Author's notes: One thing that I always wanted to do was to walk where Jesus walk. To see the places mentioned in the Bible. For some reason, the one place that I wanted to see at least once before I died was Galilee. What is below is the story of that pilgrimage. In response to a criticism: This includes geographic locations mentioned in the Bible, if not the characters. I see absolutely nothing inappropriate in entering this under the 'Bible' category.

Moonlight over Lake Galilee

Even though I wouldn't call myself a globetrotter, I've traveled abroad quite a few times in my life. Most of these trips have been to countries of Western Europe; some for the purposes of sightseeing, some for a combination of sightseeing and singing in choral performances.

Catholics still like to go on what we call pilgrimages. Some of these will take you to places specific to the Catholic faith, like Rome, Lourdes in France, Assisi in Italy; yet, the most significant of these spiritual journeys are the ones to the Middle East, a place we still often refer to as the 'Holy Land'.

There was really only one place that I wanted to visit at least once before I died, and that was Galilee. Even Jerusalem, which was also high up on my 'must see' list, wasn't as important to me as this small place and its 'Sea', which isn't even one percent the size of Lake Erie.

The pilgrimage I was going on was a specially designed trip for people (Catholics or not) who had studied scripture with a man I will refer to only as Father Eugene. My husband has a lot of respect for Eugene, and, even though he doesn't have my drive toward scripture studies, he still would have gone on this trip with me.

However, he couldn't get off from work and this was the first time that I traveled abroad without him. It wasn't something that ever occurred to me as a problem. In this day and age, American women often travel without their husbands.

I found it hilariously funny that the security-screening personnel of El Al Airlines were more than suspicious that I was a married woman traveling alone. Heaven forbid! I had to go through exactly the same round of long-winded questions twice, just because my husband wasn't with me.

They also didn't like the fact that I was traveling with a group of people where most of us didn't know each other. We all knew Eugene, but he teaches in more than one city. At one point, a woman walked in that I knew from some of Eugene's classes. I pointed her out, waved her over, and said, "See, she knows me, honest." I felt like such a criminal.

While I was being grilled for the second time, Eugene finally arrived. I learned from him later that he had his own troubles with the screening process. He is a monk as well as a priest, and his passport had his birth name, not the name 'Eugene' that he had received on taking vows. They wanted to know why he was using an alias.

To make a long story short, we eventually landed in Tel Aviv, piled into a couple of tour buses and drove to a Vatican residence just outside of the New Gate in Jerusalem. We stayed over night there and the next morning, leaving a large chunk of our luggage behind at this residence, we went back on the buses to spend time traveling in Jordan and other parts of Israel, before returning to Jerusalem.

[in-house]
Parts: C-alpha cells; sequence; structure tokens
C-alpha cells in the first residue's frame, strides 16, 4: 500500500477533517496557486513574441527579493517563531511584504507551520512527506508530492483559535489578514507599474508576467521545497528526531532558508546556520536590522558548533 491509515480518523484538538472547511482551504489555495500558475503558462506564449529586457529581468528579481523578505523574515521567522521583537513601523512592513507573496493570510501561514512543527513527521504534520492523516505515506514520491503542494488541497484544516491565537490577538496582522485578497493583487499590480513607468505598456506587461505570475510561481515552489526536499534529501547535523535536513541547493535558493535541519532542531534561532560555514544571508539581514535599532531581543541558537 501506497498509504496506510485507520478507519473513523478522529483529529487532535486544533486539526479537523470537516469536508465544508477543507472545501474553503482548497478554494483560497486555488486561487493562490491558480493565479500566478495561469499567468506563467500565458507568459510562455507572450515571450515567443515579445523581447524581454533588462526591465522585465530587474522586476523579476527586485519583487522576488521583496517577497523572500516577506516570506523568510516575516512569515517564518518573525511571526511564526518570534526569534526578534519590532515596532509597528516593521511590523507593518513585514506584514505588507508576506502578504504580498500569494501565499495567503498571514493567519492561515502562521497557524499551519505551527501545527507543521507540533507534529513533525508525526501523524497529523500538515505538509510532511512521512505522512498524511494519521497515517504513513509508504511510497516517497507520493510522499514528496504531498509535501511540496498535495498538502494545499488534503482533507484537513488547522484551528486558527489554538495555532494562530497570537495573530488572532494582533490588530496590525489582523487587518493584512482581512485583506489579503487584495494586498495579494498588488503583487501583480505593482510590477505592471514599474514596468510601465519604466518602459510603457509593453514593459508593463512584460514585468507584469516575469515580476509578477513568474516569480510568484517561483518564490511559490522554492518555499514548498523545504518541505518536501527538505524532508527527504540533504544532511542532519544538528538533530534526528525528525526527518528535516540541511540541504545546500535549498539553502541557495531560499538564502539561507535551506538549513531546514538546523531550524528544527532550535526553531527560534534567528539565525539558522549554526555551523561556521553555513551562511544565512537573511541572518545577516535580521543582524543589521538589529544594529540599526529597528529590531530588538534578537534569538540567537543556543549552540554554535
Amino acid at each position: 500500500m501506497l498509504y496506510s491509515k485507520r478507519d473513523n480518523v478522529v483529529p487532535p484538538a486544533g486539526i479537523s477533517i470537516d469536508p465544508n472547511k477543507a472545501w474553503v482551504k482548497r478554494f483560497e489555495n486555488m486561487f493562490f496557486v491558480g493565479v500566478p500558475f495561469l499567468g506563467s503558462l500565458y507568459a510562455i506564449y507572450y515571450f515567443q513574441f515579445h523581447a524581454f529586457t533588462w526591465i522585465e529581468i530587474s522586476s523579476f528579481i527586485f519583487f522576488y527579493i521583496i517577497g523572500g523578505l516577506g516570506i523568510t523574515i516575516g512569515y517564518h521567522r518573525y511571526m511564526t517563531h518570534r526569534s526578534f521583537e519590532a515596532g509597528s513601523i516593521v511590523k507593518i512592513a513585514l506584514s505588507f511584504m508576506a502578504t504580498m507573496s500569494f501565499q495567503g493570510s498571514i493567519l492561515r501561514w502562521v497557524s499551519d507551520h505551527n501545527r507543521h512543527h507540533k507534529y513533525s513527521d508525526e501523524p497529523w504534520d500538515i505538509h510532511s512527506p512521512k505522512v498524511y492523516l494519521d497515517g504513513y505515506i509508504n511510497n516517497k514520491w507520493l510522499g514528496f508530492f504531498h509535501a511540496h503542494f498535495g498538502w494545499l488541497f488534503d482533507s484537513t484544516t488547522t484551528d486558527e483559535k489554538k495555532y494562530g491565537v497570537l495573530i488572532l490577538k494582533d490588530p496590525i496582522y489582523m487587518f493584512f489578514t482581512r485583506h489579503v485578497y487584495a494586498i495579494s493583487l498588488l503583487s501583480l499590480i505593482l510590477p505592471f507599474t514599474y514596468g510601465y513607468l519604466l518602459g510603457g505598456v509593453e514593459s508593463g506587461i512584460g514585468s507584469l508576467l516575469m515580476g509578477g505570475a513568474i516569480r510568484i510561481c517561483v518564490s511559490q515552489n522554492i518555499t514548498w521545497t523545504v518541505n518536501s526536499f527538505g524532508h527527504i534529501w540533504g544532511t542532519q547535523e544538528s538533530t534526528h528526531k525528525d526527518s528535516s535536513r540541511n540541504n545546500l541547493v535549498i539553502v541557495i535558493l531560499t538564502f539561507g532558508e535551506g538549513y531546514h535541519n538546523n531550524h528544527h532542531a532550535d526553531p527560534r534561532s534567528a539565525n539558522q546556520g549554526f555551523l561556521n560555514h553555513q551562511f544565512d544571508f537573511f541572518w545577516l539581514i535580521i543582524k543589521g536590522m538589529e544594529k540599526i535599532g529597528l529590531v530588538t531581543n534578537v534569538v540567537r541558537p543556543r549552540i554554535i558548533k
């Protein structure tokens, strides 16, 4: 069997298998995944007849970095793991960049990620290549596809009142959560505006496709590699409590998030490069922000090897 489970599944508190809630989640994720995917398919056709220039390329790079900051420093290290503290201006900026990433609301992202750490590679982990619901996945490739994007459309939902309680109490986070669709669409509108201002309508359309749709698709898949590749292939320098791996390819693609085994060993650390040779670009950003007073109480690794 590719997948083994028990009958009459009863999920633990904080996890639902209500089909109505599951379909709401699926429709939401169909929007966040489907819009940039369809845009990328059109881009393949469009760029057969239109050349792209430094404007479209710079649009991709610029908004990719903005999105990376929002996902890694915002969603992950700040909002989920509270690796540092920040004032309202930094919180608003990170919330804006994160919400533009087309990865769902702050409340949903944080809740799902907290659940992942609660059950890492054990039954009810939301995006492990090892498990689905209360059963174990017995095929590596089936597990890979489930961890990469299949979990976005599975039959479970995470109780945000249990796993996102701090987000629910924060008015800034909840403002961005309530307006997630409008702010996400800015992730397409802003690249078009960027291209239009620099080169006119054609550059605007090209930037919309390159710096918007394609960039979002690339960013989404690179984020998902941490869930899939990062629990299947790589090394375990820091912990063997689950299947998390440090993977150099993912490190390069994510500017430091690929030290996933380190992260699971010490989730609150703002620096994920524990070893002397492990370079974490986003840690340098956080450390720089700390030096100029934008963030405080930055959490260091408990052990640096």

For a large portion of the beginning part of the trip, things didn't really seem that much different from other large urban areas in other parts of the world. Our two Jordanian guides, who kept insisting on calling our tour buses 'deluxe motor coaches', were young men very enamored of T. E. Lawrence.

In order to keep us entertained on the long desert highway to Aqaba, the guides brought out VHS tapes of Lawrence of Arabia. I found it ironic that we were watching that film while traveling along the same route Lawrence used to invade the Turkish garrison from the desert side; but we got to ride in air-conditioned 'deluxe motor coaches' on a paved highway instead of a dangerous trek on camels.

Even though I enjoyed the film, every once in a while I would stare out at the moonlight-drenched desert vista that rolled past my window; and for the first time in my travels, I knew that I had finally arrived to someplace I could call truly exotic. It amazed me how far you could see. As there was so little artificial lighting, even along the highway, you didn't have that 'blackout' that you encounter from lights even in the most rural areas of the United States.

The itinerary of our trip kept shifting, sometimes to accommodate pockets of minor political unrest, but more often due to the flash flooding that could come in the rainy season. We had to skip Beersheba and part of Masada, solely due to these floods.

I was disappointed it was raining as we came to Galilee. Yet, as we came closer to our destination, the clouds dispersed, and the sun caught the still falling rain, forming a huge double rainbow.

By nightfall, the skies were completely clear. We were staying in a convent on what is called the Mount of Beatitudes by Christians. The property went down a beautiful series of stairways and terraces down to the shores of Lake Galilee; but Father Eugene warned us that the property had no lighting and it was dangerous to wander these terraces at night, as there were no railings.

Eugene had been to this convent before. He offered to guide any who wanted view the water at night. I was the only one who chose to do this, as most were too tired from traveling. We wandered the property hand-in-hand until we reached a terrace that overlooked the water.

Eugene left me to sit there as he went off alone to meditate and pray.

I will always remember the light of the full moon as it rose over Galilee that night. Words could never truly describe what I felt or the ideas that passed through my mind; but I remember those as well.

I had wished to visit Galilee in order to find something of the historical Jesus.

What I found was myself.

All feedback welcome, Beth Palladino